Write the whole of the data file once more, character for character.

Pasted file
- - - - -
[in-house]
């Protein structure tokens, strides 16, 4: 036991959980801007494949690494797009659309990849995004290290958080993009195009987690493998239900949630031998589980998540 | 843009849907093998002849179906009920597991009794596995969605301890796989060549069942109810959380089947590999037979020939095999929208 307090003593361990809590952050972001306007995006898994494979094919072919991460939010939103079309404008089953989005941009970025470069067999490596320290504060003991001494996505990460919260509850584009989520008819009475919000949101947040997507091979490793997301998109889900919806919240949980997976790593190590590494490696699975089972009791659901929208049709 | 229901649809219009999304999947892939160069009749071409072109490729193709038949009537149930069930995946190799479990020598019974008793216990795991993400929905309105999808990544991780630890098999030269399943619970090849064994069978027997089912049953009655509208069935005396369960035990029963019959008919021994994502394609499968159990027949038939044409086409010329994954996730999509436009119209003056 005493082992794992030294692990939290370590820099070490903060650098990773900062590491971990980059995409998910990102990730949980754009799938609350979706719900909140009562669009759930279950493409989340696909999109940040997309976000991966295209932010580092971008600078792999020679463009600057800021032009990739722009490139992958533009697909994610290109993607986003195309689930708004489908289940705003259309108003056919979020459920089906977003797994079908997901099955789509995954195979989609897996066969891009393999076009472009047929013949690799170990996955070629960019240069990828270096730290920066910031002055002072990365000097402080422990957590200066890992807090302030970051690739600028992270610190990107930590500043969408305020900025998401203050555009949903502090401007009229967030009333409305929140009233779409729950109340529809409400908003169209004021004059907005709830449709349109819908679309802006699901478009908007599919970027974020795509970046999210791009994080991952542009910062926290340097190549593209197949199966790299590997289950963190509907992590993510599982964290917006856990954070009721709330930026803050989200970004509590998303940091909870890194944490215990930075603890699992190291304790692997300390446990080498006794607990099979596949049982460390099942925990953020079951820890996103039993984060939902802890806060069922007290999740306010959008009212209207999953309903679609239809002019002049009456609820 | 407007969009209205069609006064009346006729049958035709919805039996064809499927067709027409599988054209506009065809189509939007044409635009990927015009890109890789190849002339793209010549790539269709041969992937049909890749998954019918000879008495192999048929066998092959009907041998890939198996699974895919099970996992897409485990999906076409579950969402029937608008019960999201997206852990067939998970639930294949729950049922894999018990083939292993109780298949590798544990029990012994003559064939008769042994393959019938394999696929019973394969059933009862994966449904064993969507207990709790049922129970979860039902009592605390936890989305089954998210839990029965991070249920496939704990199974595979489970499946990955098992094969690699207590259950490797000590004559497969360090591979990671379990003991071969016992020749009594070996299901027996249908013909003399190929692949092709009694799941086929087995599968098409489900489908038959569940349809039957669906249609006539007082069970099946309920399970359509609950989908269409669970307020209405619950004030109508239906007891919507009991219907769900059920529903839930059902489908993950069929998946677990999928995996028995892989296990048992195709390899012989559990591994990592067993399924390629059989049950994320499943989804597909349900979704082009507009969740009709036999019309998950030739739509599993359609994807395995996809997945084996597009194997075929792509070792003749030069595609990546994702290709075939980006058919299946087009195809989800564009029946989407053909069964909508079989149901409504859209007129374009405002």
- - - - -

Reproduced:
[in-house]
């Protein structure tokens, strides 16, 4: 036991959980801007494949690494797009659309990849995004290290958080993009195009987690493998239900949630031998589980998540 | 843009849907093998002849179906009920597991009794596995969605301890796989060549069942109810959380089947590999037979020939095999929208 307090003593361990809590952050972001306007995006898994494979094919072919991460939010939103079309404008089953989005941009970025470069067999490596320290504060003991001494996505990460919260509850584009989520008819009475919000949101947040997507091979490793997301998109889900919806919240949980997976790593190590590494490696699975089972009791659901929208049709 | 229901649809219009999304999947892939160069009749071409072109490729193709038949009537149930069930995946190799479990020598019974008793216990795991993400929905309105999808990544991780630890098999030269399943619970090849064994069978027997089912049953009655509208069935005396369960035990029963019959008919021994994502394609499968159990027949038939044409086409010329994954996730999509436009119209003056 005493082992794992030294692990939290370590820099070490903060650098990773900062590491971990980059995409998910990102990730949980754009799938609350979706719900909140009562669009759930279950493409989340696909999109940040997309976000991966295209932010580092971008600078792999020679463009600057800021032009990739722009490139992958533009697909994610290109993607986003195309689930708004489908289940705003259309108003056919979020459920089906977003797994079908997901099955789509995954195979989609897996066969891009393999076009472009047929013949690799170990996955070629960019240069990828270096730290920066910031002055002072990365000097402080422990957590200066890992807090302030970051690739600028992270610190990107930590500043969408305020900025998401203050555009949903502090401007009229967030009333409305929140009233779409729950109340529809409400908003169209004021004059907005709830449709349109819908679309802006699901478009908007599919970027974020795509970046999210791009994080991952542009910062926290340097190549593209197949199966790299590997289950963190509907992590993510599982964290917006856990954070009721709330930026803050989200970004509590998303940091909870890194944490215990930075603890699992190291304790692997300390446990080498006794607990099979596949049982460390099942925990953020079951820890996103039993984060939902802890806060069922007290999740306010959008009212209207999953309903679609239809002019002049009456609820 | 407007969009209205069609006064009346006729049958035709919805039996064809499927067709027409599988054209506009065809189509939007044409635009990927015009890109890789190849002339793209010549790539269709041969992937049909890749998954019918000879008495192999048929066998092959009907041998890939198996699974895919099970996992897409485990999906076409579950969402029937608008019960999201997206852990067939998970639930294949729950049922894999018990083939292993109780298949590798544990029990012994003559064939008769042994393959019938394999696929019973394969059933009862994966449904064993969507207990709790049922129970979860039902009592605390936890989305089954998210839990029965991070249920496939704990199974595979489970499946990955098992094969690699207590259950490797000590004559497969360090591979990671379990003991071969016992020749009594070996299901027996249908013909003399190929692949092709009694799941086929087995599968098409489900489908038959569940349809039957669906249609006539007082069970099946309920399970359509609950989908269409669970307020209405619950004030109508239906007891919507009991219907769900059920529903839930059902489908993950069929998946677990999928995996028995892989296990048992195709390899012989559990591994990592067993399924390629059989049950994320499943989804597909349900979704082009507009969740009709036999019309998950030739739509599993359609994807395995996809997945084996597009194997075929792509070792003749030069595609990546994702290709075939980006058919299946087009195809989800564009029946989407053909069964909508079989149901409504859209007129374009405002």